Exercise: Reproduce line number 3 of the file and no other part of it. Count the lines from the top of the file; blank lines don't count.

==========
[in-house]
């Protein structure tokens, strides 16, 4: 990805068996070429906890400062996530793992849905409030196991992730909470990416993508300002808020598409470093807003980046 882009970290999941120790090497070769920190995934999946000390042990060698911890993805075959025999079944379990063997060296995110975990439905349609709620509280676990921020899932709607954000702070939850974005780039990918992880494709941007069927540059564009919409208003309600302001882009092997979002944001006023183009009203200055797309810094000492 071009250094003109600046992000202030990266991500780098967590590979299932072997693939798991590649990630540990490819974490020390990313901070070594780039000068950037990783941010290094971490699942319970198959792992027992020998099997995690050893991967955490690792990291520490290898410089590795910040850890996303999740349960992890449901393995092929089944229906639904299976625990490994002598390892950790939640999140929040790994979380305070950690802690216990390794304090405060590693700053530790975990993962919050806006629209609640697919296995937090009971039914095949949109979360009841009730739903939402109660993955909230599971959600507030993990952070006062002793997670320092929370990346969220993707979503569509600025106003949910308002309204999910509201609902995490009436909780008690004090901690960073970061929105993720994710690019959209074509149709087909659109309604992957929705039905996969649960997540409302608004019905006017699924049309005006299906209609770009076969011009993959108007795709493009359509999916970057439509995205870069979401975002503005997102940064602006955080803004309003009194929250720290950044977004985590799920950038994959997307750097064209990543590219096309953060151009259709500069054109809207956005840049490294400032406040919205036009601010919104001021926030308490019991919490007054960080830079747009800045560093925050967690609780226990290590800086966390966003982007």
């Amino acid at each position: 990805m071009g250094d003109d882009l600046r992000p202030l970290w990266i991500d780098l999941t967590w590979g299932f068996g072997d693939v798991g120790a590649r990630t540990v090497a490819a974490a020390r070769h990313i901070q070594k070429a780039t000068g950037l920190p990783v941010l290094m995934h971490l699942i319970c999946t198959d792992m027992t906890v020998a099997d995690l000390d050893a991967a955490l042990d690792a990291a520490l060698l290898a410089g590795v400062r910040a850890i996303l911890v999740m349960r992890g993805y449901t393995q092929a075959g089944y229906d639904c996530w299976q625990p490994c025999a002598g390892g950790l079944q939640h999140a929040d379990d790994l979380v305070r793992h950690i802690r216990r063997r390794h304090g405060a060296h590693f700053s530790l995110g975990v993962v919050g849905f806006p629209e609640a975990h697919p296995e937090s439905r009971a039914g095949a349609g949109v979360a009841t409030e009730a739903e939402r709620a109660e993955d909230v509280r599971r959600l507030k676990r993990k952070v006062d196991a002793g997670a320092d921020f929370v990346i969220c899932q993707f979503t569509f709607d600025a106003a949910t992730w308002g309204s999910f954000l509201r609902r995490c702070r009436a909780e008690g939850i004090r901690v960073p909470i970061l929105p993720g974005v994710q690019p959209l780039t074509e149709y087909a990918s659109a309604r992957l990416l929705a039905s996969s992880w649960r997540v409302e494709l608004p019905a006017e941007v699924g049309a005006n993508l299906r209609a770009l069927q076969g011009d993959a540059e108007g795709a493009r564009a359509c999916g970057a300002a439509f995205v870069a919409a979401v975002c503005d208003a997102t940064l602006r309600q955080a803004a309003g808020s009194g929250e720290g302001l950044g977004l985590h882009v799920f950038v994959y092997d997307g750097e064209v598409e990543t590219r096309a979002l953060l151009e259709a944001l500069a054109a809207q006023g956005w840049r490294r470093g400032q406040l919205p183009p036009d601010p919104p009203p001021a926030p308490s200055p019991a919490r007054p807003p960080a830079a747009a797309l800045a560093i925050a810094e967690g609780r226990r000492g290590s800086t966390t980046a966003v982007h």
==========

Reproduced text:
């Amino acid at each position: 990805m071009g250094d003109d882009l600046r992000p202030l970290w990266i991500d780098l999941t967590w590979g299932f068996g072997d693939v798991g120790a590649r990630t540990v090497a490819a974490a020390r070769h990313i901070q070594k070429a780039t000068g950037l920190p990783v941010l290094m995934h971490l699942i319970c999946t198959d792992m027992t906890v020998a099997d995690l000390d050893a991967a955490l042990d690792a990291a520490l060698l290898a410089g590795v400062r910040a850890i996303l911890v999740m349960r992890g993805y449901t393995q092929a075959g089944y229906d639904c996530w299976q625990p490994c025999a002598g390892g950790l079944q939640h999140a929040d379990d790994l979380v305070r793992h950690i802690r216990r063997r390794h304090g405060a060296h590693f700053s530790l995110g975990v993962v919050g849905f806006p629209e609640a975990h697919p296995e937090s439905r009971a039914g095949a349609g949109v979360a009841t409030e009730a739903e939402r709620a109660e993955d909230v509280r599971r959600l507030k676990r993990k952070v006062d196991a002793g997670a320092d921020f929370v990346i969220c899932q993707f979503t569509f709607d600025a106003a949910t992730w308002g309204s999910f954000l509201r609902r995490c702070r009436a909780e008690g939850i004090r901690v960073p909470i970061l929105p993720g974005v994710q690019p959209l780039t074509e149709y087909a990918s659109a309604r992957l990416l929705a039905s996969s992880w649960r997540v409302e494709l608004p019905a006017e941007v699924g049309a005006n993508l299906r209609a770009l069927q076969g011009d993959a540059e108007g795709a493009r564009a359509c999916g970057a300002a439509f995205v870069a919409a979401v975002c503005d208003a997102t940064l602006r309600q955080a803004a309003g808020s009194g929250e720290g302001l950044g977004l985590h882009v799920f950038v994959y092997d997307g750097e064209v598409e990543t590219r096309a979002l953060l151009e259709a944001l500069a054109a809207q006023g956005w840049r490294r470093g400032q406040l919205p183009p036009d601010p919104p009203p001021a926030p308490s200055p019991a919490r007054p807003p960080a830079a747009a797309l800045a560093i925050a810094e967690g609780r226990r000492g290590s800086t966390t980046a966003v982007h």